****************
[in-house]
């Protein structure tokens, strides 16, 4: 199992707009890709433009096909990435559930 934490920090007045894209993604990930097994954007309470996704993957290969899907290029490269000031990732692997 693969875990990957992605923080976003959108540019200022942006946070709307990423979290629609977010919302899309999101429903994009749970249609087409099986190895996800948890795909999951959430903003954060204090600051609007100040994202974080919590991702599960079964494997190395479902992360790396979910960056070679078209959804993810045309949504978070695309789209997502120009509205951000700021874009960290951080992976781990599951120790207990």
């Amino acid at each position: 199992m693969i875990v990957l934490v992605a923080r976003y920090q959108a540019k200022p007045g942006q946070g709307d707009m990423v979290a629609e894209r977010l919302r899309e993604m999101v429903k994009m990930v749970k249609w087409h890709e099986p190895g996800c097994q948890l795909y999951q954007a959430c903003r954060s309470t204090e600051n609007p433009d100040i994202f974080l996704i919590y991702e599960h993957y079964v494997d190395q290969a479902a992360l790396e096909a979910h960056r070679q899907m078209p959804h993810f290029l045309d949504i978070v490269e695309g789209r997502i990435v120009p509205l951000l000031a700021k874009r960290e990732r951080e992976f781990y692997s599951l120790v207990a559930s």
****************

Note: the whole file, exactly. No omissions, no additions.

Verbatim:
[in-house]
């Protein structure tokens, strides 16, 4: 199992707009890709433009096909990435559930 934490920090007045894209993604990930097994954007309470996704993957290969899907290029490269000031990732692997 693969875990990957992605923080976003959108540019200022942006946070709307990423979290629609977010919302899309999101429903994009749970249609087409099986190895996800948890795909999951959430903003954060204090600051609007100040994202974080919590991702599960079964494997190395479902992360790396979910960056070679078209959804993810045309949504978070695309789209997502120009509205951000700021874009960290951080992976781990599951120790207990």
């Amino acid at each position: 199992m693969i875990v990957l934490v992605a923080r976003y920090q959108a540019k200022p007045g942006q946070g709307d707009m990423v979290a629609e894209r977010l919302r899309e993604m999101v429903k994009m990930v749970k249609w087409h890709e099986p190895g996800c097994q948890l795909y999951q954007a959430c903003r954060s309470t204090e600051n609007p433009d100040i994202f974080l996704i919590y991702e599960h993957y079964v494997d190395q290969a479902a992360l790396e096909a979910h960056r070679q899907m078209p959804h993810f290029l045309d949504i978070v490269e695309g789209r997502i990435v120009p509205l951000l000031a700021k874009r960290e990732r951080e992976f781990y692997s599951l120790v207990a559930s």